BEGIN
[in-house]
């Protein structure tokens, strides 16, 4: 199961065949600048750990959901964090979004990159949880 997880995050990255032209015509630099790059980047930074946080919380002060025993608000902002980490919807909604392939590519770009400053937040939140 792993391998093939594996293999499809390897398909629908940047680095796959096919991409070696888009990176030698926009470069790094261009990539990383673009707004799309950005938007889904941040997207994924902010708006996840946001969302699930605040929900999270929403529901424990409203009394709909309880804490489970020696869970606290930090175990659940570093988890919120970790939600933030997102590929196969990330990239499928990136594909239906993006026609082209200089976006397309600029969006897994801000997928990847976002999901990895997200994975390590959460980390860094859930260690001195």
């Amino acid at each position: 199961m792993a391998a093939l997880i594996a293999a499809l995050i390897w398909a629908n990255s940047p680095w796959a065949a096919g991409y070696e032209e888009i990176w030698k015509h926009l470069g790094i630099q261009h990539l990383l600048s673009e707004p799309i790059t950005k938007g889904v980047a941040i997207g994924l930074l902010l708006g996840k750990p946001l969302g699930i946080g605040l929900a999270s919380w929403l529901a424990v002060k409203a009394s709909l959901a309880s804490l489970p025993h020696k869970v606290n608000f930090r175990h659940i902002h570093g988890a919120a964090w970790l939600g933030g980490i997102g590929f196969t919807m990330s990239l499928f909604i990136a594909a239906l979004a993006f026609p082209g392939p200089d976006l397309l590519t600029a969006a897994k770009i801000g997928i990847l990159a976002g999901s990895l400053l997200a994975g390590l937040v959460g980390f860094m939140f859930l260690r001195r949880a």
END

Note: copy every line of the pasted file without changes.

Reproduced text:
[in-house]
């Protein structure tokens, strides 16, 4: 199961065949600048750990959901964090979004990159949880 997880995050990255032209015509630099790059980047930074946080919380002060025993608000902002980490919807909604392939590519770009400053937040939140 792993391998093939594996293999499809390897398909629908940047680095796959096919991409070696888009990176030698926009470069790094261009990539990383673009707004799309950005938007889904941040997207994924902010708006996840946001969302699930605040929900999270929403529901424990409203009394709909309880804490489970020696869970606290930090175990659940570093988890919120970790939600933030997102590929196969990330990239499928990136594909239906993006026609082209200089976006397309600029969006897994801000997928990847976002999901990895997200994975390590959460980390860094859930260690001195």
């Amino acid at each position: 199961m792993a391998a093939l997880i594996a293999a499809l995050i390897w398909a629908n990255s940047p680095w796959a065949a096919g991409y070696e032209e888009i990176w030698k015509h926009l470069g790094i630099q261009h990539l990383l600048s673009e707004p799309i790059t950005k938007g889904v980047a941040i997207g994924l930074l902010l708006g996840k750990p946001l969302g699930i946080g605040l929900a999270s919380w929403l529901a424990v002060k409203a009394s709909l959901a309880s804490l489970p025993h020696k869970v606290n608000f930090r175990h659940i902002h570093g988890a919120a964090w970790l939600g933030g980490i997102g590929f196969t919807m990330s990239l499928f909604i990136a594909a239906l979004a993006f026609p082209g392939p200089d976006l397309l590519t600029a969006a897994k770009i801000g997928i990847l990159a976002g999901s990895l400053l997200a994975g390590l937040v959460g980390f860094m939140f859930l260690r001195r949880a």